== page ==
Computer users need to be kept up-to-date about possible threats, and computer virus news alerts keep the public informed about these important issues.
How to Tell if a Computer Virus Alert Is a Hoax
If you are going to look to computer virus news alerts to give you the information you need to know about threats to your system, you need to be able to trust that the facts you are being given are accurate. How can you tell whether a message you have received about a computer virus is legitimate? Here are some suggestions:
- Look for sweeping statements about the threat
Computer virus hoax messages tend to include broad statements about the effects that an infection will have on your computer. Be suspicious if you receive a message stating that the virus will "destroy" your computer hardware or that it is "more destructive than [name of previous well-known computer virus]."
- Lack of source to confirm information
A legitimate virus alert will give you the facts, without resorting to fear mongering to make the point. If the information you are given includes the name of a major company to attempt to legitimize the message but lacks a link for you to confirm its accuracy, then it may be a sign that you are dealing with a hoax.
- Consider the source
When news about a computer virus becomes known, people want to share it with others they know. When you get an e-mail forwarded to you from a friend about the latest threat to your computer system, read the message carefully. The fact that it is being sent to you through a chain e-mail may indicate you are dealing with a hoax.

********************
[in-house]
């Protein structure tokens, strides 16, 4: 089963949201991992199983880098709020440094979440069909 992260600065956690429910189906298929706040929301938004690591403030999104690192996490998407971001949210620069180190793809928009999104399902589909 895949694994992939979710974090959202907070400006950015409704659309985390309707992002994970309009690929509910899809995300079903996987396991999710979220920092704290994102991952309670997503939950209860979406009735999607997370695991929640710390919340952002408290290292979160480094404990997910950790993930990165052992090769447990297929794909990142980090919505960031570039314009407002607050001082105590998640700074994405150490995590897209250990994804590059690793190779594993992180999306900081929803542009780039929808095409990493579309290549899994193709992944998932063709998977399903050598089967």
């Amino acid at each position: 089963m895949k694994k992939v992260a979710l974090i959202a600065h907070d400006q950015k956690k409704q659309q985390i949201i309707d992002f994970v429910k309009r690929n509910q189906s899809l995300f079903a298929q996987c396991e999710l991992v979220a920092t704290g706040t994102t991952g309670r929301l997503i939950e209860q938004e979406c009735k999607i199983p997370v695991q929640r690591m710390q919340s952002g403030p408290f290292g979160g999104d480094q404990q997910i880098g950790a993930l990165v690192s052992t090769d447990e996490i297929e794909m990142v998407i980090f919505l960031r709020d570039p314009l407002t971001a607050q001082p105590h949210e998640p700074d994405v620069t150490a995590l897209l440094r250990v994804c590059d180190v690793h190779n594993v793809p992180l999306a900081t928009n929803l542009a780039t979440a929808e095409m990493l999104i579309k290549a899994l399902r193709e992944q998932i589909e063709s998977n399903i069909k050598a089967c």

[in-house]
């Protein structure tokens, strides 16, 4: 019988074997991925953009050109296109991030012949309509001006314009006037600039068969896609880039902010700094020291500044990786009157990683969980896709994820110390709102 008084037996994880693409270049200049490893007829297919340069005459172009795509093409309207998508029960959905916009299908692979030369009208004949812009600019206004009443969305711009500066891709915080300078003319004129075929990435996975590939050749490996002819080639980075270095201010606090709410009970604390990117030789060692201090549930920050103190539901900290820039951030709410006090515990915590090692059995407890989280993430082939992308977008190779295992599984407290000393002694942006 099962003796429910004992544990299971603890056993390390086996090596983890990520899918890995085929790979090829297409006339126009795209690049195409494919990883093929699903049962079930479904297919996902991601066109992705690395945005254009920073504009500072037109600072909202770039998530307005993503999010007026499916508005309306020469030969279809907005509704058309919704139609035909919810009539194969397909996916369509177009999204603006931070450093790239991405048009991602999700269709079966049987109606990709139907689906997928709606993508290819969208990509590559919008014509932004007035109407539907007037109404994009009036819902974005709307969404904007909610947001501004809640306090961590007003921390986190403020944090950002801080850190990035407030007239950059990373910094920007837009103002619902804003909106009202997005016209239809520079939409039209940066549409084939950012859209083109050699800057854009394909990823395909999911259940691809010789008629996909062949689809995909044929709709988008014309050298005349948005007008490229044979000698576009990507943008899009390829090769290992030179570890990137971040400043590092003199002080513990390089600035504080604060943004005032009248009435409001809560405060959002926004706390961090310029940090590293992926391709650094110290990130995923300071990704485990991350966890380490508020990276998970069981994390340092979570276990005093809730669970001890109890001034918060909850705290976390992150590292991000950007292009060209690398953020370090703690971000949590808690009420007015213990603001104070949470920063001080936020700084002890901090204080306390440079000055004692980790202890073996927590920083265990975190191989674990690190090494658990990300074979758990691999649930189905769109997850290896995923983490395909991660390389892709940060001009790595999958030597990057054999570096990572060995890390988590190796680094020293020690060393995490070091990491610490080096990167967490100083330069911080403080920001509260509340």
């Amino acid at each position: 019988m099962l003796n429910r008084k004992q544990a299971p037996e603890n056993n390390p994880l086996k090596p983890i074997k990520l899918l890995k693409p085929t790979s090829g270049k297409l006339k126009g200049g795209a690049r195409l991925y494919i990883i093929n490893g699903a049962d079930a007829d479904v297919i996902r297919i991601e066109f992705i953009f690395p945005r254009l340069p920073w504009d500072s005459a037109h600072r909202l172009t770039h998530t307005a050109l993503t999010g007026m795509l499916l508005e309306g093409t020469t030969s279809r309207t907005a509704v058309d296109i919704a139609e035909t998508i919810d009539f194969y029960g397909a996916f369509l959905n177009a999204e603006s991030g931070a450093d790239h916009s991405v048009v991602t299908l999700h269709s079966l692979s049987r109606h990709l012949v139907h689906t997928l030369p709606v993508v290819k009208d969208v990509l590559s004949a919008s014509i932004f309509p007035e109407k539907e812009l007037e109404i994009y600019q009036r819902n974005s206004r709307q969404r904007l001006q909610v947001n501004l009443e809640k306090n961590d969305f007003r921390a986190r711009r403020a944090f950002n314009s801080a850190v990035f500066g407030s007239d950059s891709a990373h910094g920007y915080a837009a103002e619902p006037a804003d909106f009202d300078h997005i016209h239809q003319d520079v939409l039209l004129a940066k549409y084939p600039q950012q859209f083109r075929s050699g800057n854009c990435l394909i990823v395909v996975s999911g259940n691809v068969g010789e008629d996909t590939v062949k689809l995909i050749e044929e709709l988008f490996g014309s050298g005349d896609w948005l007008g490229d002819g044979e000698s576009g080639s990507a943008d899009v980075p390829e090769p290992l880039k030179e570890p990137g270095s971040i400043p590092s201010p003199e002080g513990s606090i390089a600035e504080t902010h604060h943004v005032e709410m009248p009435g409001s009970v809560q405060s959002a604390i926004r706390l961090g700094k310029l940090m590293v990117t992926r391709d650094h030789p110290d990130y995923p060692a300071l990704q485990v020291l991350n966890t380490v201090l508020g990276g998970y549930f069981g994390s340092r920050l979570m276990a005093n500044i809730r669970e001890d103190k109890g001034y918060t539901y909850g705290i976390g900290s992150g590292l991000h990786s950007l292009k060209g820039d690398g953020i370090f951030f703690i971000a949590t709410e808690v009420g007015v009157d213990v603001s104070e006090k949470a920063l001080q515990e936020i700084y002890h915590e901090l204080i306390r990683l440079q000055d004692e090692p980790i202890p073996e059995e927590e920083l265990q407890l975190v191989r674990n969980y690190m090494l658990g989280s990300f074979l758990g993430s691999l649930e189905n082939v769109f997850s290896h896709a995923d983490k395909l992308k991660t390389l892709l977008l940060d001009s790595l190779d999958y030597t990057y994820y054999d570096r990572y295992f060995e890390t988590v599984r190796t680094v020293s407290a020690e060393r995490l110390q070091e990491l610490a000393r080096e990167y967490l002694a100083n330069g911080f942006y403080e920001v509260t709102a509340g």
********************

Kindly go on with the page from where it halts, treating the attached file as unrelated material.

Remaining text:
- Confirm the information
Before deciding that the threat is a legitimate one, check with more than one source to confirm whether the information is accurate. You can go to an online news source to see whether the press is reporting on the virus. Another option is to visit the Threat Intelligence page on the McAfee website to see if the one you have heard about is listed.
Examples of Computer Virus News Alerts
Here are some examples of web sites offering computer virus news alerts:
ECT News Network
Subscribers to the ECT News Alerts service can select keywords or phrases for the types of news they want to receive. There is no charge for the service, and subscribers can choose to receive updates on a daily or in real time. Choosing to receive real-time updates means that you will receive an e-mail each time news stories with your keyword phrase are published.
Visitors to the Computer Weekly web site can subscribe to RSS feeds to receive a message every time the Security Alerts section of the site is updated. To receive more specific information about issues that you are interested in, such as computer viruses, sign up for the free desktop news service this site offers. You can choose to have a permanent ticker on your PC desktop or have a message pop up for important news stories only. (A Windows operating system is required to access this service.)
George Washington University Help Desk
Washington University notifies its list members of potential computer viruses. It also provides them with information about updates to the corporate version of Norton Anti-Virus software. Visitors to the site can report computer virus threats by e-mail as well.
Signing up for one of the computer virus news alerts will help to keep you informed about threats to your system. That way, you can take appropriate action.